Broadband Commission for Digital Development

Partners: 
Date of commitment: 
May 2010

Commitment

The Commission was created to promote the adoption of broadband-friendly practices and policies to spread the benefits broadband Internet can offer and to ensure that broadband Internet technologies accelerate progress towards meeting the MDGs.

Target

Target 1: Making broadband policy universal. By 2015, all countries should have a national broadband plan or strategy or include broadband in their Universal Access / Service Definitions.
Target 2: Making broadband affordable. By 2015, entry-level broadband services should be made affordable in developing countries through adequate regulation and market forces (amounting to less than 5% of average monthly income).
Target 3: Connecting homes to broadband. By 2015, 40% of households in developing countries should have Internet access.
Target 4: Getting people online. By 2015, Internet user penetration should reach 60% worldwide, 50% in developing countries and 15% in LDCs.

Progress

Target 1: 47 countries (or nearly a quarter of all countries) still do not have any plan, strategy or policy in place. Target 2: Assuming that people can afford broadband when it costs less than 5% of their annual income, fixed broadband access is unaffordable for 3.9 billion people, and mobile broadband unaffordable for over 2.6 billion people around the world. Availability and affordability gaps are disproportionately impacting people in Africa, Asia Pacific, and Latin America. Target 3: Of the 1.1 billion households still not connected to the Internet, 90% are in the developing world. At current growth rates, the 40% target will not be achieved by 2015, but with the rise of the mobile Internet, access may improve very quickly. Target 4: At current growth rates, this target looks unlikely to be achieved. By 2015, the Broadband Commission predicts that despite the growth of mobile broadband, global Internet user penetration will reach 45% worldwide, far short of its target of 60%, while Internet user penetration will reach 37% in developing countries, far short of its target of 50%. Based on ITU data, Intel (2013) forecasts that at current growth rates, Internet user penetration in developing countries will climb above 40% by 2014. Target 5: Sex-disaggregated data are not yet available for broadband connectivity. Based on Internet usage data as a proxy indicator, by the end of 2013, however, ITU estimates that some 1.3 billion Internet users will be women (37% of all women worldwide will be using the Internet), compared with 1.5 billion men online (41% of all men), equivalent to a global Internet gender gap of 200 million fewer women online.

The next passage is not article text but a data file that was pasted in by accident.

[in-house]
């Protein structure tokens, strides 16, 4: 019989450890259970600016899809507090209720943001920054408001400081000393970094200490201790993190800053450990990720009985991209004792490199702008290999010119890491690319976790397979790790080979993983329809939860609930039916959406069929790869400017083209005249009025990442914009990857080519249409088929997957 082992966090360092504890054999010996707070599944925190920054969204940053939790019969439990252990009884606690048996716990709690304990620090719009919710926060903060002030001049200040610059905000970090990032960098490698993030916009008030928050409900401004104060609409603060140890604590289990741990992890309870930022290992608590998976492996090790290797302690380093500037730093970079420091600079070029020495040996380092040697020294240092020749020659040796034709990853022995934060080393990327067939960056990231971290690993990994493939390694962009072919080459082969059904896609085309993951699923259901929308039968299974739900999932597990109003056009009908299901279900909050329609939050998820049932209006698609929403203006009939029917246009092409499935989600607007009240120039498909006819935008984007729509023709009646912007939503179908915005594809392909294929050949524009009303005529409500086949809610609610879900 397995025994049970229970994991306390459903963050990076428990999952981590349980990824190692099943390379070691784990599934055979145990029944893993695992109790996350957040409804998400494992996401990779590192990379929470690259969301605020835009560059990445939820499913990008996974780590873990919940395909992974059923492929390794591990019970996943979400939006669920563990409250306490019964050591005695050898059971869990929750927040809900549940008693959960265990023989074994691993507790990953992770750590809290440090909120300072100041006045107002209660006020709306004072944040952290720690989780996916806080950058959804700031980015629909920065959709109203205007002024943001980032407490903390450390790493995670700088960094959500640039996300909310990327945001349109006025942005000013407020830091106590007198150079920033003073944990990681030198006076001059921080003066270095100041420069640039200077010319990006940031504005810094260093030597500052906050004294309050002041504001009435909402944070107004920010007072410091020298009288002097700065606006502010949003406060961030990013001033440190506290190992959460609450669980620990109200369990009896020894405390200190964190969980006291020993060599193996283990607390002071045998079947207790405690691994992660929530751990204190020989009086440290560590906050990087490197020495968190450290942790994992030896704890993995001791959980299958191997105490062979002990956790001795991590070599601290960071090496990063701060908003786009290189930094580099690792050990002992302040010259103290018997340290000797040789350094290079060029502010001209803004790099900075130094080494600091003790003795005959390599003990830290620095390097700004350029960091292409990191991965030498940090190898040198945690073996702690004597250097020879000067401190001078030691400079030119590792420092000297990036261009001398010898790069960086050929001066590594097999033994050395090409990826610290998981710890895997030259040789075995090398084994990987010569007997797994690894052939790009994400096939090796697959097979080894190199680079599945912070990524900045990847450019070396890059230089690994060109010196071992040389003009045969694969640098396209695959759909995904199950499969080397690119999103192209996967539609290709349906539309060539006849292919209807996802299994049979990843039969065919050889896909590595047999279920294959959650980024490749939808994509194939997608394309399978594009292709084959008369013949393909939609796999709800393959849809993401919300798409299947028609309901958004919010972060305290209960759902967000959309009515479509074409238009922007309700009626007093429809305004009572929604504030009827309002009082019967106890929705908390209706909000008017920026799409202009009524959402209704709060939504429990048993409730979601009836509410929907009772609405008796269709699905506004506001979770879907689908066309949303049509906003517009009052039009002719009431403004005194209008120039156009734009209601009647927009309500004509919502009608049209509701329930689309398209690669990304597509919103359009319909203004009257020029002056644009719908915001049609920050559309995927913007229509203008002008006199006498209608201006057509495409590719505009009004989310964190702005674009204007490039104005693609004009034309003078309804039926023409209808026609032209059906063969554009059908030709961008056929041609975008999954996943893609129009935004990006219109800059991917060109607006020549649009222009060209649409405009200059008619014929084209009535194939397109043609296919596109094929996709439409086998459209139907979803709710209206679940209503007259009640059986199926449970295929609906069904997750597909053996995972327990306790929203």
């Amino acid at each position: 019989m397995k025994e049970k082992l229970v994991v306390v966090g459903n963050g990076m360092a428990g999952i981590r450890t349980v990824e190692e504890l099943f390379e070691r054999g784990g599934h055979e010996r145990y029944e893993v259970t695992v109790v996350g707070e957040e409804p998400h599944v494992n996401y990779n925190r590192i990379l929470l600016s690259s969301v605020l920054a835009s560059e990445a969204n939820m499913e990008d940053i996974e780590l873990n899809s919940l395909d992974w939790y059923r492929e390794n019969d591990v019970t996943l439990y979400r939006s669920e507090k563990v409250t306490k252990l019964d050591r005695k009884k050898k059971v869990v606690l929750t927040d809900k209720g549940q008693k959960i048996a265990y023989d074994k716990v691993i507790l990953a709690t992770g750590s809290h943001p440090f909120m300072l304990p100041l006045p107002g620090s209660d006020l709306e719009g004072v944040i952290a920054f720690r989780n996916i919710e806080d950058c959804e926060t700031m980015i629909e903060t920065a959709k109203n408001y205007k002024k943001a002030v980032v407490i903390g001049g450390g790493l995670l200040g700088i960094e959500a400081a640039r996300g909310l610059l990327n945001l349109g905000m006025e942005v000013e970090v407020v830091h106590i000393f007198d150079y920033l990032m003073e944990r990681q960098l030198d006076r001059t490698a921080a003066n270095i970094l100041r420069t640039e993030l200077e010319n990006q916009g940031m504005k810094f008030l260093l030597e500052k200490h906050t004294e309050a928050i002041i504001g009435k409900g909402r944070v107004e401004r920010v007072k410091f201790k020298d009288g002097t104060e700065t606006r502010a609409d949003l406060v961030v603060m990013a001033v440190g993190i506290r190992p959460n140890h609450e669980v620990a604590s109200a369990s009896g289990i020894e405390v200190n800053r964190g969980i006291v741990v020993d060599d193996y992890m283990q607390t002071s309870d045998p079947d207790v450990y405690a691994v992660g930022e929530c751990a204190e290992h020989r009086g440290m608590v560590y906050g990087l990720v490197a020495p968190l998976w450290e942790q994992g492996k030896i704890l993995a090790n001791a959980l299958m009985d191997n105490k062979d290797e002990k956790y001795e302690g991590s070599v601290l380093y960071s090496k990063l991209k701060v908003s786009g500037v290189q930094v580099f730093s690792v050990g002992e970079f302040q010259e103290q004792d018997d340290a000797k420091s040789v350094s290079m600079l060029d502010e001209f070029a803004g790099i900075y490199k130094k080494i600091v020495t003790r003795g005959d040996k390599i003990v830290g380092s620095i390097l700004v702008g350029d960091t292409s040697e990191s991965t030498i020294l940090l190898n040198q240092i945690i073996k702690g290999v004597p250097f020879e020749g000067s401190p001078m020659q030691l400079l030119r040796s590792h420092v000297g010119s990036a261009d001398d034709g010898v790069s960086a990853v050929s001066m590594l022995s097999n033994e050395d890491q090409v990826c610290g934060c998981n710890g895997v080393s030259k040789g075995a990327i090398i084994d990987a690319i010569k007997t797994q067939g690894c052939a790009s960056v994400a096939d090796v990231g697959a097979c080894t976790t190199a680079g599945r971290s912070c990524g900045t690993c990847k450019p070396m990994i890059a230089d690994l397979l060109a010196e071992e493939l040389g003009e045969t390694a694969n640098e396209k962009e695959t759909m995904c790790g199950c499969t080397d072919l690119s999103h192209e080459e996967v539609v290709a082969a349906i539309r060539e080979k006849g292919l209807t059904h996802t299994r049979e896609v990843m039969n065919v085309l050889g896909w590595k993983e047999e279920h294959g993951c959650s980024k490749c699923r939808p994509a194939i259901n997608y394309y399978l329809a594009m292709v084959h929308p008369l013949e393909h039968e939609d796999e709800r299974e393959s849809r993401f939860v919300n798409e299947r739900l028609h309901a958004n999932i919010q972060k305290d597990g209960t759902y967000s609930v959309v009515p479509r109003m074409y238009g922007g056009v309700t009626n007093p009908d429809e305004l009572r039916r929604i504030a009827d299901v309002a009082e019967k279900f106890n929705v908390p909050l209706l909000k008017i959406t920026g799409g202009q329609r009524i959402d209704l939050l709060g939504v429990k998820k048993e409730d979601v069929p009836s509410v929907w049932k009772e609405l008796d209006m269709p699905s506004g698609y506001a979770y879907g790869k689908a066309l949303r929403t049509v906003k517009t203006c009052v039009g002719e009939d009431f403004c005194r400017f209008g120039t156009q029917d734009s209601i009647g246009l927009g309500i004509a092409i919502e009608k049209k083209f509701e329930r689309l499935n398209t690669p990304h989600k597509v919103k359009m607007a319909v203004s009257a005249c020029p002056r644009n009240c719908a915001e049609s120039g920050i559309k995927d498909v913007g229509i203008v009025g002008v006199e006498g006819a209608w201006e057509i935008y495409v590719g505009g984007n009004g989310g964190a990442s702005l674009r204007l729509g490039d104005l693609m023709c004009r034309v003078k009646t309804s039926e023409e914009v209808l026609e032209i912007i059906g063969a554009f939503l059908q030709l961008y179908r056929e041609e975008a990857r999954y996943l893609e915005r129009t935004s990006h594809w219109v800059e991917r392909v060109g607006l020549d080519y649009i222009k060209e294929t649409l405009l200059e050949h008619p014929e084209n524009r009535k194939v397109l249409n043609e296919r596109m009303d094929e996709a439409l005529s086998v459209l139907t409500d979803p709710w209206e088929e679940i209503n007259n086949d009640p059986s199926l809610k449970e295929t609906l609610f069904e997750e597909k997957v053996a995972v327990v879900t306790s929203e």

Gap

Deep divide in broadband Internet access and price between developed and developing countries remains.
Target 1: 47 countries (or nearly a quarter of all countries) still do not have any plan, strategy or policy in place.
Target 2: Assuming that people can afford broadband when it costs less than 5% of their annual income, fixed broadband access is unaffordable for 3.9 billion people, and mobile broadband unaffordable for over 2.6 billion people around the world. Availability and affordability gaps are disproportionately impacting people in Africa, Asia Pacific, and Latin America.
Target 3: Of the 1.1 billion households still not connected to the Internet, 90% are in the developing world. At current growth rates, the 40% target will not be achieved by 2015, but with the rise of the mobile Internet, access may improve very quickly.
Target 4: At current growth rates, this target looks unlikely to be achieved. By 2015, the Broadband Commission predicts that despite the growth of mobile broadband, global Internet user penetration will reach 45% worldwide, far short of its target of 60%, while Internet user penetration will reach 37% in developing countries, far short of its target of 50%. Based on ITU data, Intel (2013) forecasts that at current growth rates, Internet user penetration in developing countries will climb above 40% by 2014.
Target 5: The gender gap is more pronounced in the developing world, where 16% fewer women than men use the Internet, compared with only 2% fewer women than men in the developed world (ITU, 2013). Without further action, Intel (2013) forecasts that the Internet gender gap could grow to a total gender gap of 350 million in three years’ time. This suggests that, in many countries, women are coming online more slowly and later than men, with serious implications for the ability of women to use the Internet to access information and develop the vital ICT skills needed to participate and work in today’s digital economy.

Additionality

See also other relevant commitments on Internet access, the MDG indicators for access to new technologies, the Istanbul Plan of Action commitment.